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Last updated on April 17, 2014 at 21:23 EDT

Iron Ore Industry to Remain Turbulent Through to 2020

November 14, 2012

LONDON, November 14, 2012 /PRNewswire/ –

With the disruption of supplies from India, concerns over slowing economic growth in
China, and the effects of large stockpiles forcing the price of iron ore through a series
of supposed “price floors”, the iron ore industry has faced a turbulent time during 2011
and 2012. While the price of iron ore appears set to make a partial recovery, Roskill’s
new report offers a deeper level of insight into the dynamics driving the market, and
offers a market outlook to 2020.

Increased concentration, vertical integration and foreign ownership is likely

From 2006 to 2011, the promise of a high return on investment led to a decrease in the
concentration of corporate control of seaborne trade in iron ore. During this period, the
share of seaborne trade controlled by Rio Tinto, BHP Billiton and Vale (the “Big Three”)
fell to 57.3% of the world total. This trend is expected to reverse to 2020, as the
limited availability of capital will make securing project financing increasingly
difficult for emerging producers. Much of the increase in capacity is expected to come
from capacity expansions in Australia and Brazil and from projects backed by leading steel
producers seeking to secure future supply.

New capacity will exceed growth in demand and force high-cost operations out of the
market

Downward revisions in the long-term outlook for iron ore demand and prices are likely
to lead to the delay, suspension or cancellation of a large number of projects.
Nonetheless, Roskill estimates that 425Mtpy of nameplate capacity will be added from the
middle of 2012 to the end of 2014 and that capacity additions will continue to exceed
100Mtpy through to 2020. These additions are likely to exceed demand growth and mostly
represent low to medium-cost operations. Consequently, producers at the higher end of the
cost curve – particularly those in China – will gradually find themselves unable to
compete in the open market.

Demand for steel is expected to grow at a slower rate

In 2012, a destocking phase among steel producers depressed demand for iron ore and
the World Steel Association expects apparent consumption of finished steel products to
grow by only 2.1% in 2012, down from 6.2% in 2011. A partial recovery appears likely, as
the construction sector in China and increased infrastructure spending will support growth
in demand. During the period to 2020, however, rising demand from other emerging nations
is unlikely to fully offset the slowing pace of growth in the intensity of steel use in
China, as this country approaches a peak in per capita steel consumption.

Roskill expects growth in apparent crude steel use to average 2.9%py from 2012 to
2020. Owing to the ongoing shift of steel production to countries with a higher use of
iron ore per unit of steel, Roskill forecasts that demand for iron ore, at 3.1%py, will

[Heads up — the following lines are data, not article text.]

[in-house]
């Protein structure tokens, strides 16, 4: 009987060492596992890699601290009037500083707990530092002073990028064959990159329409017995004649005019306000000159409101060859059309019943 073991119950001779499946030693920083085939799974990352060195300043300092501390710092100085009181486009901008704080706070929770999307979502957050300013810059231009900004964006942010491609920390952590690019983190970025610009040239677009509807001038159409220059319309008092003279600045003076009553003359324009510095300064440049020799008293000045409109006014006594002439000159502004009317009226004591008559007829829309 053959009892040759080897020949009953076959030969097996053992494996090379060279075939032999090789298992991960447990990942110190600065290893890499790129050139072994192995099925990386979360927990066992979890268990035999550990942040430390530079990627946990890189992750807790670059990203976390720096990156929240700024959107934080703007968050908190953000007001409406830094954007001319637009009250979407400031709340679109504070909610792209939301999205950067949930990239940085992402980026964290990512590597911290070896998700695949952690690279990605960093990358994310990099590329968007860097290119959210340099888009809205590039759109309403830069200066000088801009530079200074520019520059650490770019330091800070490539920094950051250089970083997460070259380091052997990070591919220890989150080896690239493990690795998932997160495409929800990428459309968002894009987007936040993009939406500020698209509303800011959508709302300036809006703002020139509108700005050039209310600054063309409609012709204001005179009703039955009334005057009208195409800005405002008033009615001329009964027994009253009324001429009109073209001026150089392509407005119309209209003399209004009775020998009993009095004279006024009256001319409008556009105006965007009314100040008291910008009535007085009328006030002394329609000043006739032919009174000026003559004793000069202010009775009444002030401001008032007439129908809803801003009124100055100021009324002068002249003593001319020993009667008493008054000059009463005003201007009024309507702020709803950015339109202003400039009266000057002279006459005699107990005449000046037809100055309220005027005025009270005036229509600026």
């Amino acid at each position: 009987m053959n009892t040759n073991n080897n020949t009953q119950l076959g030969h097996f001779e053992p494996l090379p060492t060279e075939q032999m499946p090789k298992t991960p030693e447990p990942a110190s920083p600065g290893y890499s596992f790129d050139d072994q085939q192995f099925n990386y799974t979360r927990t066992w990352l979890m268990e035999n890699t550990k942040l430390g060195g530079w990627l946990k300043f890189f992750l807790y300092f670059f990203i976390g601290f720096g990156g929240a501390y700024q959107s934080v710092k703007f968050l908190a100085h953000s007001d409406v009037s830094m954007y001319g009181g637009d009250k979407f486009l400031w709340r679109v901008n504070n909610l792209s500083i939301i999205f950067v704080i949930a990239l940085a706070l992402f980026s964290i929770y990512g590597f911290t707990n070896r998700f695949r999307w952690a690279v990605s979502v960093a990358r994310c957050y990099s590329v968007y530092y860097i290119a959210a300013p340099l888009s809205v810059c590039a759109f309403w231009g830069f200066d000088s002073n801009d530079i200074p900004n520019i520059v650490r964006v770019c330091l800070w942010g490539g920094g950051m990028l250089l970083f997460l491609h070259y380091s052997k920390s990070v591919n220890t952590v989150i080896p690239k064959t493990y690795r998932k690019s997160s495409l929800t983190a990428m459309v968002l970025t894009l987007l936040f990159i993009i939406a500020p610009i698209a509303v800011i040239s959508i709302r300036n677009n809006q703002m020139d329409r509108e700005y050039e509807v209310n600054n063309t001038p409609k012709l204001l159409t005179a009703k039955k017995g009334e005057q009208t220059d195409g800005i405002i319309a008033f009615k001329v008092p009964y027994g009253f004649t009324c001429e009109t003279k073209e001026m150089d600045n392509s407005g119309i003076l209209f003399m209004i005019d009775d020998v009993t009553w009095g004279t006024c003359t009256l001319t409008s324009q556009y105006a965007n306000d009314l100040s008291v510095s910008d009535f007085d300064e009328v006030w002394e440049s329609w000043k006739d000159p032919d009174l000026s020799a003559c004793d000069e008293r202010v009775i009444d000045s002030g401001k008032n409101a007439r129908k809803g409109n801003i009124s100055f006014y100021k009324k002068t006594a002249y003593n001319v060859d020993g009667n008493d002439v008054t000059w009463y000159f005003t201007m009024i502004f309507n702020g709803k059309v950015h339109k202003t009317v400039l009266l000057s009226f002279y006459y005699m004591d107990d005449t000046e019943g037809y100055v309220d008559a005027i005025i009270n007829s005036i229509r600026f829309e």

marginally outpace steel demand, despite a relative increase in the use of scrap metal.

Prices are likely to remain volatile

Uncertainty over the Eurozone affects the iron ore industry through its effect on
demand, as well as on the reduced availability and higher cost of capital. Revisions of
figures on Chinese growth targets and performance are likely to result in further
short-term peaks and troughs, although much of the adjustment to a more realistic outlook
has already taken place – albeit some rebound from excessive and unwarranted pessimism may
be expected. Other risk factors include growing resource nationalism, particularly in
Africa, highly unpredictable energy costs, rising labour costs, and the fate of the Indian
mining industry following the mining bans in Goa and Karnataka states.

Following the slump in prices from June to September 2012, Roskill expects prices to
remain above US$120/t cfr for 63.5% Fe content Indian fines until the end of 2014, while a
restocking phase may push prices towards US$135/t during 2013, although large fluctuations
are not unlikely. As new capacity comes on-stream, the industry’s price floor will
gradually drop and Roskill expects that the US$100/t price level will be repeatedly tested
and eventually broken towards 2015. In its baseline scenario, and adjusting for inflation,
Roskill expects that prices may trend towards US$85 to US$95/t during 2016 to 2020.

The report contains 350 pages, 182 tables and 63 figures. It provides a detailed view
of the iron ore industry, with subsections on resources, world production, leading mining
and processing companies, world consumption, demand by end-use sector, international trade
and prices. It provides forecasts of supply/demand balance and prices.

‘Iron Ore: Market Outlook to 2020, 7th Edition, 2012′ is available at GBP4,500 /
US$7,500 / EUR5,900 from Roskill Information Services Ltd, 54 Russell Road, London SW19
1QL ENGLAND. Tel: +44(0)20-8417-0087. Fax +44(0)20-8417-1308. Web:

http://www.roskill.com/iron-ore.

Roskill Information Services Ltd.

Approachable. Independent. Expert.

Roskill is regarded as one of the leading global sources of industrial minerals, minor
metals and steel alloys market research. Roskill has an international presence with
analysts based in the UK, Canada and China, along with an expert network of industry
consultants and contacts around the world.

For further information on this report, please contact Judith Chegwidden
(jchegwidden@roskill.co.uk). To be added to our press distribution list please contact
Isobel Jarvis (isobel@roskill.co.uk)

SOURCE Roskill Information Services


Source: PR Newswire